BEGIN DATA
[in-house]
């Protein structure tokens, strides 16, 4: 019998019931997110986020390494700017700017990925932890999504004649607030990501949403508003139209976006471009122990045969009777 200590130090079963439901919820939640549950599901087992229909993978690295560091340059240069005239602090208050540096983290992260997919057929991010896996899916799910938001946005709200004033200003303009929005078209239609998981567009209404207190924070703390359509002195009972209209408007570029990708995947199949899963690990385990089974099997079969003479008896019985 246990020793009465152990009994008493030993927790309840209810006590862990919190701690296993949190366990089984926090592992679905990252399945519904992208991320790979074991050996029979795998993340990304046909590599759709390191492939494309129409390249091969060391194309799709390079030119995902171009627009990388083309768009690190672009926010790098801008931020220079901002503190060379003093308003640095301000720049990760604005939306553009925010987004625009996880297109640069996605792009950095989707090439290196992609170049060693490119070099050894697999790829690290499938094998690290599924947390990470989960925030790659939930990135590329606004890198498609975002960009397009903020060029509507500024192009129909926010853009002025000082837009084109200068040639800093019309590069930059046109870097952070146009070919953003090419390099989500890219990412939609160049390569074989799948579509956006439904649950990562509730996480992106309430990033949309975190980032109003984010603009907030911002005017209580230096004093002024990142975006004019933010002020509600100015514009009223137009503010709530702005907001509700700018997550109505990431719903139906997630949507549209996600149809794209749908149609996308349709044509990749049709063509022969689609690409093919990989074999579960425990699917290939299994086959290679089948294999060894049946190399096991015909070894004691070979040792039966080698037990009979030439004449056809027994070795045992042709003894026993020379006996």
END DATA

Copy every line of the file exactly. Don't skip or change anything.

[in-house]
């Protein structure tokens, strides 16, 4: 019998019931997110986020390494700017700017990925932890999504004649607030990501949403508003139209976006471009122990045969009777 200590130090079963439901919820939640549950599901087992229909993978690295560091340059240069005239602090208050540096983290992260997919057929991010896996899916799910938001946005709200004033200003303009929005078209239609998981567009209404207190924070703390359509002195009972209209408007570029990708995947199949899963690990385990089974099997079969003479008896019985 246990020793009465152990009994008493030993927790309840209810006590862990919190701690296993949190366990089984926090592992679905990252399945519904992208991320790979074991050996029979795998993340990304046909590599759709390191492939494309129409390249091969060391194309799709390079030119995902171009627009990388083309768009690190672009926010790098801008931020220079901002503190060379003093308003640095301000720049990760604005939306553009925010987004625009996880297109640069996605792009950095989707090439290196992609170049060693490119070099050894697999790829690290499938094998690290599924947390990470989960925030790659939930990135590329606004890198498609975002960009397009903020060029509507500024192009129909926010853009002025000082837009084109200068040639800093019309590069930059046109870097952070146009070919953003090419390099989500890219990412939609160049390569074989799948579509956006439904649950990562509730996480992106309430990033949309975190980032109003984010603009907030911002005017209580230096004093002024990142975006004019933010002020509600100015514009009223137009503010709530702005907001509700700018997550109505990431719903139906997630949507549209996600149809794209749908149609996308349709044509990749049709063509022969689609690409093919990989074999579960425990699917290939299994086959290679089948294999060894049946190399096991015909070894004691070979040792039966080698037990009979030439004449056809027994070795045992042709003894026993020379006996």